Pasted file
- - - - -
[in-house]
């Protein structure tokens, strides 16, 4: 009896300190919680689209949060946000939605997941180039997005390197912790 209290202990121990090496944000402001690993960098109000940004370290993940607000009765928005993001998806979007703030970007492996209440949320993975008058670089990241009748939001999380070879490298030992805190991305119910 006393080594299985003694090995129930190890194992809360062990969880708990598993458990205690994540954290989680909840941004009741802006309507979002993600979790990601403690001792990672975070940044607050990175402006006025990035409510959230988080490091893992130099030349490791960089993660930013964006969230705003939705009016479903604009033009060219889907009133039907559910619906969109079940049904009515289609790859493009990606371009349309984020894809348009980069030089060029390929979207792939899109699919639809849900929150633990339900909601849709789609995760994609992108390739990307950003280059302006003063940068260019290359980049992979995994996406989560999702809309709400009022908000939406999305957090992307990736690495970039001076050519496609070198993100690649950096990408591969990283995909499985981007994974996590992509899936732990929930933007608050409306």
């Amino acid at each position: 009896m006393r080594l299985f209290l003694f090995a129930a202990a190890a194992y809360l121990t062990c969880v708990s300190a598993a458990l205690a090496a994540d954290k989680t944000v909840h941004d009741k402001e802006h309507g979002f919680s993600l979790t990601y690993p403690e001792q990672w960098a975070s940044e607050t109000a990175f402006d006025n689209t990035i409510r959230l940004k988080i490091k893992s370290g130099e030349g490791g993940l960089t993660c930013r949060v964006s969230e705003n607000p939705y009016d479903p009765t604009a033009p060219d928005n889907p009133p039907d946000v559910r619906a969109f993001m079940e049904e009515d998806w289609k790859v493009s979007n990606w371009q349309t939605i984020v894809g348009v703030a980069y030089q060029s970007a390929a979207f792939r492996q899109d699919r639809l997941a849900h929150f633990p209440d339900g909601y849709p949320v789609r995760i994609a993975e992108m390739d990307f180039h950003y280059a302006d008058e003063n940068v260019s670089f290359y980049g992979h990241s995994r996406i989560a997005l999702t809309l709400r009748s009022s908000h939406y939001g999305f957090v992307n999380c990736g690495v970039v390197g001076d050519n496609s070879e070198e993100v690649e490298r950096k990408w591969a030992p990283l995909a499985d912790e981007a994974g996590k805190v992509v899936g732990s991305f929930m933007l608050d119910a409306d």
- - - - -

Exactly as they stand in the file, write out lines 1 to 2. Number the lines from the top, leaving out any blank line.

[in-house]
């Protein structure tokens, strides 16, 4: 009896300190919680689209949060946000939605997941180039997005390197912790 209290202990121990090496944000402001690993960098109000940004370290993940607000009765928005993001998806979007703030970007492996209440949320993975008058670089990241009748939001999380070879490298030992805190991305119910 006393080594299985003694090995129930190890194992809360062990969880708990598993458990205690994540954290989680909840941004009741802006309507979002993600979790990601403690001792990672975070940044607050990175402006006025990035409510959230988080490091893992130099030349490791960089993660930013964006969230705003939705009016479903604009033009060219889907009133039907559910619906969109079940049904009515289609790859493009990606371009349309984020894809348009980069030089060029390929979207792939899109699919639809849900929150633990339900909601849709789609995760994609992108390739990307950003280059302006003063940068260019290359980049992979995994996406989560999702809309709400009022908000939406999305957090992307990736690495970039001076050519496609070198993100690649950096990408591969990283995909499985981007994974996590992509899936732990929930933007608050409306």